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  • Justus Collins and the Struggle for Economic Control, 1857–1913
  • W. Hal Gorby

Never one to mince words, but always apt to speak his mind bluntly to opponents as well as supporters, Winding Gulf coal operator Justus Collins was in an angry mood. On November 1, 1919, hundreds of thousands of coal miners had followed union president John L. Lewis's call for a nationwide coal strike. While short-lived, the strike—and the growing federal government support for labor unions—was the last straw for Collins in a decades-long struggle centered in the coalfields of Southern West Virginia. In a letter to the president of the Winding Gulf Operators' Association, Collins, a long-time opponent of unionization, chastises his fellow coal operators for not realizing the danger at hand: "[G]un in hand, I was here, fighting anarchy, murder, arson and confiscation of property now known as the United Mine Workers of America and Bolshevism before your advent into the state."1

In Appalachian labor history, no figure looms more negatively than the coal operator. In a history of the founding men of the "smokeless" coalfields, Ken Sullivan notes that the region was "most directly shaped by a few dozen local coal men who stood as middlemen between such large outside corporations and the industrializing region."2 With the start of World War I, Collins reflected to his fellow operators: "We have fought the unions, railroad and politicians, resulting in maintaining a considerable differential in our favor."3 However, those who have written about the struggles of Southern West Virginia would probably agree with a former Raleigh County miner's assessment: "We made millions, men who didn't have anything made three, a few thousand dollars. Labor has made millionaires out of them."4 Yet the operator also remains one of the hardest historical figures to characterize, at different times entrepreneurial businessmen, paternalistic town manager, and antiunion practitioner.

Early scholars in the field of Appalachian studies in the 1970s and 1980s were very concerned about the historical impact of extractive industries [End Page 1] on Appalachian communities and rising levels of poverty. Rather than focusing on what one commentator referred to as a "strange land and peculiar people," scholars like John Alexander Williams and Ron Eller broke with the "culture of poverty" model and argued instead that the region's economic backwardness derived from the economic exploitation of absentee landowners, facilitated by local elites. These changes made Appalachia a natural resource colony for an industrializing nation—"a rich land but a poor people."5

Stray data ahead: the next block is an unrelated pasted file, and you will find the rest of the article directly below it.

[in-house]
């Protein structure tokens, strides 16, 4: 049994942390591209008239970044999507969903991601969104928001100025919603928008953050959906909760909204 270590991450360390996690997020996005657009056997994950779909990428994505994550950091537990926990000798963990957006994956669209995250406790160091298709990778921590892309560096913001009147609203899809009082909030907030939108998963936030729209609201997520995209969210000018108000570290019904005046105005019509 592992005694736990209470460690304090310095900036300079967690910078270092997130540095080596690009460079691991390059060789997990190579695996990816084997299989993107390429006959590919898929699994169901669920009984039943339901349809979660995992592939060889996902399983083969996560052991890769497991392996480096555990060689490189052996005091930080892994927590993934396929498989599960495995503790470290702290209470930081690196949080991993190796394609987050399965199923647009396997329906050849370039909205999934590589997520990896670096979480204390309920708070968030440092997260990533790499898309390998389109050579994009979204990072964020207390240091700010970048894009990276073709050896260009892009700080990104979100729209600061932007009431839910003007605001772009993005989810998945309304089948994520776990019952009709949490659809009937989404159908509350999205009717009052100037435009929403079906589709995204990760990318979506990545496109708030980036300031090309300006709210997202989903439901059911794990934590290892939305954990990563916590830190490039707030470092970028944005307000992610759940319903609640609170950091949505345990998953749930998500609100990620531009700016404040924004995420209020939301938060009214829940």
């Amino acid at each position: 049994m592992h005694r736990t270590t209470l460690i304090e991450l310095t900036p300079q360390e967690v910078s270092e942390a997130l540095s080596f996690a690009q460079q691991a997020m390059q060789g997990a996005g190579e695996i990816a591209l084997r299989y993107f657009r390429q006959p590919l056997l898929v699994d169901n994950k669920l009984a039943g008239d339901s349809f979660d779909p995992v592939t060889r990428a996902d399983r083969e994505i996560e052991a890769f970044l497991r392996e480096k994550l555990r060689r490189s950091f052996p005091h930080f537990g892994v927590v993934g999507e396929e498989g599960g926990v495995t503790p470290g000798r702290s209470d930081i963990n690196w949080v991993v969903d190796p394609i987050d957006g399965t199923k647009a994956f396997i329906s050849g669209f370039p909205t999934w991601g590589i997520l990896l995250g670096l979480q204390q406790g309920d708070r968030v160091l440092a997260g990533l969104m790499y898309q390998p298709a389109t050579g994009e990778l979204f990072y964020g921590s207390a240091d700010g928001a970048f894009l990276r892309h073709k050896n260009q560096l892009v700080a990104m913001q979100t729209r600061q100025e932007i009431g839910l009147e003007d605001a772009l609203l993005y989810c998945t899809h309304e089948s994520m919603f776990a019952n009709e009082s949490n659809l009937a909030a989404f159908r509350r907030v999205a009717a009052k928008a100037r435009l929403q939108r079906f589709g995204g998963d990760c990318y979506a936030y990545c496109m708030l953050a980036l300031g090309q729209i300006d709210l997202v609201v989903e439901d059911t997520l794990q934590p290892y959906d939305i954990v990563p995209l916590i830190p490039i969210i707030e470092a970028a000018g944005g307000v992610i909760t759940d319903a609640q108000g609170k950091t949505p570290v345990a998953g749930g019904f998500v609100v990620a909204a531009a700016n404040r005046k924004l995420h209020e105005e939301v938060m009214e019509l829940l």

This internal colonial model worked best for examining the southern coalfields and especially the early coal entrepreneurs. Ken Sullivan clearly highlights that from the start these men were de facto "agents of the larger industrial society which originated the demand for Southern West Virginia coal." Many of these men were "petty operators," who often relied on "direct infusions of outside capital." Thus early coal "barons" had to manage both the local and outside forces operating against them. After this early stage of mining, most pioneer operators were replaced by professional managers of distant firms and consolidated companies.6

However, this colonial model left many questions unanswered. By stressing the role of absentee ownership that stripped native Appalachians of their wealth, the model neglected the capitalist labor processes which undergirded this exploitation. According to Dwight Billings, "Appalachian wealth was created by the underpaid labor of working people who blasted, dug, sorted, cleaned, loaded, and transported coal."7 This economic exploitation fostered the high levels of labor violence, especially during the West Virginia Mine Wars of the early twentieth century.8 The struggle for unionization and basic civil liberties dominates much of this scholarship, rightly focusing on the role of the UMWA and rank-and-file miners.9

Looking beyond the southern coalfields, scholars such as Richard M. Simon, Michael Workman, and Kenneth Fones-Wolf highlight that other portions of West Virginia developed more diverse manufacturing. Natural resources were used to develop homegrown, value-added manufacturing in iron and steel production in the Northern Panhandle and in glass in Morgantown, Fairmont, and Clarksburg. Building on the capitalist world-systems model, they stressed the uneven nature of...


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